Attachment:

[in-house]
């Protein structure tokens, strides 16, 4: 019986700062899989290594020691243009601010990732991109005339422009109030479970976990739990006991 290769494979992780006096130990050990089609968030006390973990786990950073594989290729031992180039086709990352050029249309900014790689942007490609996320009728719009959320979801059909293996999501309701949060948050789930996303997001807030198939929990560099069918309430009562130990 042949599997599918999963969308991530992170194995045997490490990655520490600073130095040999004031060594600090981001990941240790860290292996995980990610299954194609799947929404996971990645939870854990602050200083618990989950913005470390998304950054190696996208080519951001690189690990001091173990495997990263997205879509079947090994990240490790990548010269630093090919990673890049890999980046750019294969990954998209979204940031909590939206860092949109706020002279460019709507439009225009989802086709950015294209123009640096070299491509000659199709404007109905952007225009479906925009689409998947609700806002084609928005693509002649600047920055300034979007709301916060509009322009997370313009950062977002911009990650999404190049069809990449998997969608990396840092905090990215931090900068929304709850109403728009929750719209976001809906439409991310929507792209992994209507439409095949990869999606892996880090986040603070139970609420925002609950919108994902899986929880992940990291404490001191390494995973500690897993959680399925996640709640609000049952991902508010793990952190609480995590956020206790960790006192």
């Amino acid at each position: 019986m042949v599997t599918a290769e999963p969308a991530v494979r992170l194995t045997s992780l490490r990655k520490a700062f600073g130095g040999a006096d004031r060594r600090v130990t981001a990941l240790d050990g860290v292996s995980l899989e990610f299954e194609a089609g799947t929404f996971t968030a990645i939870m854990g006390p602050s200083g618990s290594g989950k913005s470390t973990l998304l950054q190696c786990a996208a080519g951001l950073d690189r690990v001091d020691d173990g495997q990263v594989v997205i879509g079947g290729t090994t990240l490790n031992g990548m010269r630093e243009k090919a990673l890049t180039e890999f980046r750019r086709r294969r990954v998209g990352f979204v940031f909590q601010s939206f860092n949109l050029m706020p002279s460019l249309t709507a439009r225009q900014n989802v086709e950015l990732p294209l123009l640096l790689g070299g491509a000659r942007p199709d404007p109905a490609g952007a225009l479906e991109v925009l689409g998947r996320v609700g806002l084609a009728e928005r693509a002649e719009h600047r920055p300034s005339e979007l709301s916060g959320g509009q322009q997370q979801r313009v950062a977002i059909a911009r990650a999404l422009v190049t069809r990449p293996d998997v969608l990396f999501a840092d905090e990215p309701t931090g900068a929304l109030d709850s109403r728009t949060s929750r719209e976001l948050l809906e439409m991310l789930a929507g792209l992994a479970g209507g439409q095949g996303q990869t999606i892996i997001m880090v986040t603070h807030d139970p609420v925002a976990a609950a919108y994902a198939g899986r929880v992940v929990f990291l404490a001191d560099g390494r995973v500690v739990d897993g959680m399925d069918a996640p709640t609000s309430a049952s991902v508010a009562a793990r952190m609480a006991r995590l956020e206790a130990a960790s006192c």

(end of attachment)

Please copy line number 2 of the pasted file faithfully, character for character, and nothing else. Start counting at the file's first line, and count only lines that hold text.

């Protein structure tokens, strides 16, 4: 019986700062899989290594020691243009601010990732991109005339422009109030479970976990739990006991 290769494979992780006096130990050990089609968030006390973990786990950073594989290729031992180039086709990352050029249309900014790689942007490609996320009728719009959320979801059909293996999501309701949060948050789930996303997001807030198939929990560099069918309430009562130990 042949599997599918999963969308991530992170194995045997490490990655520490600073130095040999004031060594600090981001990941240790860290292996995980990610299954194609799947929404996971990645939870854990602050200083618990989950913005470390998304950054190696996208080519951001690189690990001091173990495997990263997205879509079947090994990240490790990548010269630093090919990673890049890999980046750019294969990954998209979204940031909590939206860092949109706020002279460019709507439009225009989802086709950015294209123009640096070299491509000659199709404007109905952007225009479906925009689409998947609700806002084609928005693509002649600047920055300034979007709301916060509009322009997370313009950062977002911009990650999404190049069809990449998997969608990396840092905090990215931090900068929304709850109403728009929750719209976001809906439409991310929507792209992994209507439409095949990869999606892996880090986040603070139970609420925002609950919108994902899986929880992940990291404490001191390494995973500690897993959680399925996640709640609000049952991902508010793990952190609480995590956020206790960790006192």